Search Images Maps Play YouTube News Gmail Drive More »
Sign in
Screen reader users: click this link for accessible mode. Accessible mode has the same essential features but works better with your reader.

Patents

  1. Advanced Patent Search
Publication numberUS7247564 B2
Publication typeGrant
Application numberUS 10/880,299
Publication dateJul 24, 2007
Filing dateJun 28, 2004
Priority dateJun 28, 2004
Fee statusPaid
Also published asUS20050287805
Publication number10880299, 880299, US 7247564 B2, US 7247564B2, US-B2-7247564, US7247564 B2, US7247564B2
InventorsChinmay S. Betrabet
Original AssigneeHewlett-Packard Development Company, L.P.
Export CitationBiBTeX, EndNote, RefMan
External Links: USPTO, USPTO Assignment, Espacenet
Electronic device
US 7247564 B2
Abstract
One embodiment of a method of making an electronic device includes forming on a substrate surface a first layer having a peak-valley-peak profile, and forming a second layer on the first layer by use of a target positioned along a line-of-sight that excludes a floor of the valley such that the second layer is not formed on the floor of said peak-valley-peak profile.
Images(6)
Previous page
Next page
Claims(25)
1. A method of making an electronic device, comprising:
forming on a substrate surface a conductive layer having a peak-valley-peak profile; and
forming an ohmic layer on said conductive layer by use of a target positioned along a line-of-sight that excludes a floor of said valley such that said ohmic layer is not formed on said floor of said peak-valley-peak profile.
2. A method according to claim 1 wherein said target includes a deposition surface positioned non-parallel to said floor.
3. A method according to claim 1 wherein said peaks each includes an inclined side surface, wherein said ohmic layer is formed on at least a portion of said inclined side surface of each peak.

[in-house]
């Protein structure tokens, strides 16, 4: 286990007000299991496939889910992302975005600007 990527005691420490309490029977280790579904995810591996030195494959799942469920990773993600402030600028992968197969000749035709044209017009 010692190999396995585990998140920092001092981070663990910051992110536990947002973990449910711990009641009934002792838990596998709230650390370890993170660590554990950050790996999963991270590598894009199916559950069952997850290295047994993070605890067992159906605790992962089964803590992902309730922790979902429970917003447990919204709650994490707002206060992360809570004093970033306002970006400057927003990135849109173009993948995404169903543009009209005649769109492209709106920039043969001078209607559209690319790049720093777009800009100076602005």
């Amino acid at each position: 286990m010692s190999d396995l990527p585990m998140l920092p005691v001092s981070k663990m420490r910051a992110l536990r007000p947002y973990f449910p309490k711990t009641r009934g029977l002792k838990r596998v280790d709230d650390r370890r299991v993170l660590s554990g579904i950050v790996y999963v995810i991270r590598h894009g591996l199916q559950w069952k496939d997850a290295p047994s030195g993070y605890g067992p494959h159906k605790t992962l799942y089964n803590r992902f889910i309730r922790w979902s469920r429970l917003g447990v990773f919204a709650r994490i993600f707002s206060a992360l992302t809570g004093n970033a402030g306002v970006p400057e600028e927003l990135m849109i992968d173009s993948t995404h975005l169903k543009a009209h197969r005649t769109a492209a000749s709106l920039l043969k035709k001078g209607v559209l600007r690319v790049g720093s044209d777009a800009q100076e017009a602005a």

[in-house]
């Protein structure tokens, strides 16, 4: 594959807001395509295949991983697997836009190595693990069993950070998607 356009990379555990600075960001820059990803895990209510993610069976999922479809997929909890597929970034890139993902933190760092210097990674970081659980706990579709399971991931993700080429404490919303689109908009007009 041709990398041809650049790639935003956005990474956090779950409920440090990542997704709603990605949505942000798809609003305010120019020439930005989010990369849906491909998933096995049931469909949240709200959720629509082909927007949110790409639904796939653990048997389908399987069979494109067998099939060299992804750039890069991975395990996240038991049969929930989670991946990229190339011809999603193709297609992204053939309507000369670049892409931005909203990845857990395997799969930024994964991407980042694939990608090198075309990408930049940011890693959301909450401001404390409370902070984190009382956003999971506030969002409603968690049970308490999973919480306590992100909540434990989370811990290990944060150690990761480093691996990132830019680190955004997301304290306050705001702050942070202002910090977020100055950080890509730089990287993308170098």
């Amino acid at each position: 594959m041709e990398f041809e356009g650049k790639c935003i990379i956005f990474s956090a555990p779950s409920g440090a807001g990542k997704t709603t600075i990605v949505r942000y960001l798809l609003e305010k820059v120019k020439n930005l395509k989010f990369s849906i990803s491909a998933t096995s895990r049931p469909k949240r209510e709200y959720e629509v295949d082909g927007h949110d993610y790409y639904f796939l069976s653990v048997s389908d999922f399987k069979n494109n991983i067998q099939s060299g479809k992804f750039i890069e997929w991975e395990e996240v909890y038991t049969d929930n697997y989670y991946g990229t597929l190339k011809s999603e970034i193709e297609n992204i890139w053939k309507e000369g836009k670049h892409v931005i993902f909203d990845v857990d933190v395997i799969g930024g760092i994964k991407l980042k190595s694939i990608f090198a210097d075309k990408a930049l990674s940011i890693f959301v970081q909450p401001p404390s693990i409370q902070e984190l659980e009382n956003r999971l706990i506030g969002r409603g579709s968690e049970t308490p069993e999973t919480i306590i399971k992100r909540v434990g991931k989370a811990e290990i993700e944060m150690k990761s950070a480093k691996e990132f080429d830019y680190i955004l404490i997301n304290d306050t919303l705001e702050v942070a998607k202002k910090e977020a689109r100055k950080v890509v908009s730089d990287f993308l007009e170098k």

4. A method according to claim 3 wherein said portion of said side surface of said peak defines a peak deposition surface, wherein said target includes a target deposition surface, and wherein a width of said target deposition surface is at least three orders of magnitude greater than a width of said peak deposition surface.
5. A method according to claim 4 wherein said peak deposition surface width is in a range of 10 to 50 microns, and wherein said target deposition surface width is in a range of 10 to 50 centimeters.
6. A method according to claim 3 wherein a distance from an apex of one of said peaks to an inclined side surface of a second of said peaks defines a first distance, and wherein said apex of one of said peaks to a deposition surface of said target defines a second distance, and wherein said second distance is at least three orders of magnitude greater than said first distance.
7. A method according to claim 6 wherein said first distance has a length in a range of 10 to 50 microns, and wherein said second distance has a length in a range of 10 to 50 centimeters.
8. A method according to claim 1 wherein said target includes a deposition surface that defines first and second target edge extension lines that pass through an apex of a first one of said peaks to define first and second edges of a deposition region on a second one of said peaks.
9. A method according to claim 8 wherein said first and second target edge extension lines define an angle therebetween, wherein a width of said target deposition surface is approximated by a length of said first and second edge extension lines to said apex multiplied by the sine of said angle.